Language Selection

English French German Italian Portuguese Spanish

Linux printing: much done and more to do

Filed under
Linux

In the last seven years, printing on Linux has undergone a metamorphosis. Barely adequate printing support, provided on a program by program basis, has been transmuted by a half dozen projects into a wealth of options comparable to those available on Windows or the Mac OS. Where printer manufacturers once ignored Linux, a growing number support it and the rest are watching closely. Standardization and support for multiple distributions remain major problems, but community and corporate interests have recently started working together to address these last remaining problems.

Around the turn of the millennium, printing on Linux was haphazard and basic. Depending on the distribution, It was controlled via the lpr or LPRng systems, which are not controls for printers so much as for print spoolers -- the queues for jobs sent to printers.

The printtool utility simplified setting up printers with these commands, but, aside from resolution, offered almost no access to printer or print job controls. Just as in the days of DOS, no standard interface existed, and each program provided its own tools for interacting with printers, such as spadmin in StarOffice.

Moreover, only the PostScript printing language was supported by Ghostscript, the software that controls printing, which meant that most printers that used the more common Printer Command Language (PCL) would not work with Linux. Nor, in the absence of manufacturer support, was there much prospect of getting more printer support, although brave efforts to reverse-engineer were underway.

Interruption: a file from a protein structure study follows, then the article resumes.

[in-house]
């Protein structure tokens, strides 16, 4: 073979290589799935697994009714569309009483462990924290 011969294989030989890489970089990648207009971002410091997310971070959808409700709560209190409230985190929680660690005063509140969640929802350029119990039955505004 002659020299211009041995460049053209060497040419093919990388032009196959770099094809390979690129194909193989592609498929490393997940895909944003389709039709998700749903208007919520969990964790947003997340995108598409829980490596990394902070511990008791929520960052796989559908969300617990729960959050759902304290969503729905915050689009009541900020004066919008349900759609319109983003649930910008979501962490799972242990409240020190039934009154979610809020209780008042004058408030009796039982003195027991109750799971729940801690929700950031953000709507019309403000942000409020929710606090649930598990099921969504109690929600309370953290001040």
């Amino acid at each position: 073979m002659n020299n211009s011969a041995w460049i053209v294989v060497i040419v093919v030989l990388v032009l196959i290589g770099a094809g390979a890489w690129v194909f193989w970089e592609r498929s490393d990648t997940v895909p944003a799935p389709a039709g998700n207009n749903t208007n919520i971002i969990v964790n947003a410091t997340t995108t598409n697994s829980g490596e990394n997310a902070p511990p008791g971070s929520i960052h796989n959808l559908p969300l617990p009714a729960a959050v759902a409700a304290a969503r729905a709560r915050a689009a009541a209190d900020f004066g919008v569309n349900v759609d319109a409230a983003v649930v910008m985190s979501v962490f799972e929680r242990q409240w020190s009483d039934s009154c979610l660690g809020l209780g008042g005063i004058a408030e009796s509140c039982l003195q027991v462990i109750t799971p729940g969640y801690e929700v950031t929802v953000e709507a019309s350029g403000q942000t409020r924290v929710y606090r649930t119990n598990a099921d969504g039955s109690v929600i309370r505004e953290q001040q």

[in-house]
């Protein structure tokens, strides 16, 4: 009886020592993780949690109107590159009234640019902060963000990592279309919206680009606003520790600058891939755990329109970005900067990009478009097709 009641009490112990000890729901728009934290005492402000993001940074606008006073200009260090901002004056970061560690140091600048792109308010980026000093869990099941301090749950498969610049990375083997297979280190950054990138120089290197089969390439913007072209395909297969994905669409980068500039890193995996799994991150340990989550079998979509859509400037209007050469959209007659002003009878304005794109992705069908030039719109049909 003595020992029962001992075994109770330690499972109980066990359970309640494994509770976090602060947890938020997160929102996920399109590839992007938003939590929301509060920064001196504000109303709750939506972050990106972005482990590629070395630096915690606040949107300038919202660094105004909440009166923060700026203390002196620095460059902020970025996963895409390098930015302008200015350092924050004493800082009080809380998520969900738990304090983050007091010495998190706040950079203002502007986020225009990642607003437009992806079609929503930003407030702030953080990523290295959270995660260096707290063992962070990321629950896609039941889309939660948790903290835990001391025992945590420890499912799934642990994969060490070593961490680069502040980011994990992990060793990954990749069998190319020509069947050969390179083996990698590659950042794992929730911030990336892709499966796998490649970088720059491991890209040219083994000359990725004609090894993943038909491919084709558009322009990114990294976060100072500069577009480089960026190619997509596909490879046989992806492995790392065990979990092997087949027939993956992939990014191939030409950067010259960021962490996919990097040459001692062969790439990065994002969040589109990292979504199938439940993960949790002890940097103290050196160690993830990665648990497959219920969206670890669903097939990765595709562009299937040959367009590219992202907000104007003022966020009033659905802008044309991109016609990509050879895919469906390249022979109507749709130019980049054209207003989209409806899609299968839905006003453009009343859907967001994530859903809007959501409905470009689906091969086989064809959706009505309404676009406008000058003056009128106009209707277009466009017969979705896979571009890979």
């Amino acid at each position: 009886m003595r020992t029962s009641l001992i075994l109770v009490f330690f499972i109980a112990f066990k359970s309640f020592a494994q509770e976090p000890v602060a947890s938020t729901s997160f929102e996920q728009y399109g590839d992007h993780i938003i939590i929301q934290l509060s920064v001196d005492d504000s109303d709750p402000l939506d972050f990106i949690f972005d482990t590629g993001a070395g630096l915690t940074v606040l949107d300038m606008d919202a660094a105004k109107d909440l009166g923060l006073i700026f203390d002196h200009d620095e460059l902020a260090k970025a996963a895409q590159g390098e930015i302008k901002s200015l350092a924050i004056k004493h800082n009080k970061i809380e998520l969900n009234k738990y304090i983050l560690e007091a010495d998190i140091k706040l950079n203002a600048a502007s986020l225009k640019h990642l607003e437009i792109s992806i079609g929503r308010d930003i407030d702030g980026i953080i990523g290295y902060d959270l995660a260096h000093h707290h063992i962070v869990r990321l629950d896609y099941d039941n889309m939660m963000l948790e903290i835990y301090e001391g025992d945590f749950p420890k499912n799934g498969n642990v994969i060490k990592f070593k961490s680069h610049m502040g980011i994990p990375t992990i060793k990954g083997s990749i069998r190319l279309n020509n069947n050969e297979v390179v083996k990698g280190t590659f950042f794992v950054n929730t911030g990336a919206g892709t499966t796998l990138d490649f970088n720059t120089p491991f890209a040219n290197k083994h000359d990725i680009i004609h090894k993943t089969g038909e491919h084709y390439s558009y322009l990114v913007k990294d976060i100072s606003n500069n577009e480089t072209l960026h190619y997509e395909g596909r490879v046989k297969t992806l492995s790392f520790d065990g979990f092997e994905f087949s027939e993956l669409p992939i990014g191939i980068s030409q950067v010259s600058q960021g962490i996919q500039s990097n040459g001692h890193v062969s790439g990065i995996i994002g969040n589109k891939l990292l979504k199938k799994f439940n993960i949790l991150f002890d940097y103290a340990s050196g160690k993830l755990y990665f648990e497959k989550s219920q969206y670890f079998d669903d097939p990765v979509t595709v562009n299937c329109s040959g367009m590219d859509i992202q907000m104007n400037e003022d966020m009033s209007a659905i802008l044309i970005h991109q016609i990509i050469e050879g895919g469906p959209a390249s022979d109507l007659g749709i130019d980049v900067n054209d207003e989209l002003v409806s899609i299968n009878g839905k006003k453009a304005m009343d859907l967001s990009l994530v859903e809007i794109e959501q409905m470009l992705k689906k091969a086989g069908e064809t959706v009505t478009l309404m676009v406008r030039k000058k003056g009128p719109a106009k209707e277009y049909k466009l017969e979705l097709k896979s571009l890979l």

Slowly, the situation began to change. Till Kamppeter and Grant Taylor founded LinuxPrinting.org, a database and community forum, and developed Foomatic, a database system for integrating printer drivers and spools. The Gutenprint project (formerly GIMP-Print), especially for the inkjet photo-printers that have become popular with digital camera users.

Full Story.

More in Tux Machines

NVIDIA Linux Performance-Per-Dollar: What The RX 480 Will Have To Compete Against

There's a lot of benchmarking going on this weekend at Phoronix in preparation for next week's Radeon RX 480 Linux review. Here are some fresh results on the NVIDIA side showing the current performance-per-dollar data for the NVIDIA Maxwell and Pascal graphics cards for seeing what the RX 480 "Polaris 10" card will be competing against under Linux. Read more

RaspAnd Project Brings Android 6.0 Marshmallow to Raspberry Pi 3, Now with GAAPS

Android-x86 and GNU/Linux developer Arne Exton has informed Softpedia today, June 25, 2016, about the immediate availability of a new build of his RaspAnd distribution for Raspberry Pi single-board computers. RaspAnd Build 160625 is the first to move the Android-x86-based distro to the latest Android 6.0.1 Marshmallow mobile operating system created by Google. And in the good tradition of the RaspAnd project, both Raspberry Pi 3 Model B and Raspberry Pi 2 Model B are supported. Read more

BSD Leftovers

  • FreeBSD 11.0 Alpha 5 Released, Schedule So Far Going On Track
    The fifth alpha release of the huge FreeBSD 11.0 operating system update is now available for testing. FreeBSD 11.0 is bringing updated KMS drivers, Linux binary compatibility layer improvements, UEFI improvements, Bhyve virtualization improvements, and a wide range of other enhancements outlined via the in-progress release notes.
  • DragonFly's HAMMER2 File-System Sees Some Improvements
    The HAMMER2 file-system is going on four years in development by the DragonFlyBSD crew, namely by its founder Matthew Dillon. It's still maturing and taking longer than anticipated, but this is yet another open-source file-system.

Debian GNU/Linux 9 "Stretch" to Ship with GCC 6 by Default, Binutils 2.27

Debian developer Matthias Klose has announced that the new GCC 6 compiler, which will be made the default GCC compiler for the upcoming Debian GNU/Linux 9 "Stretch" operating system, is now available in the Debian Testing repos. Debian users who are currently using Debian Testing can make GCC 6 the default compiler by installing the gcc/g++ packages from experimental. If installing it, they are also urged to help fix reported built failures in Debian Testing and Debian Unstable. Read more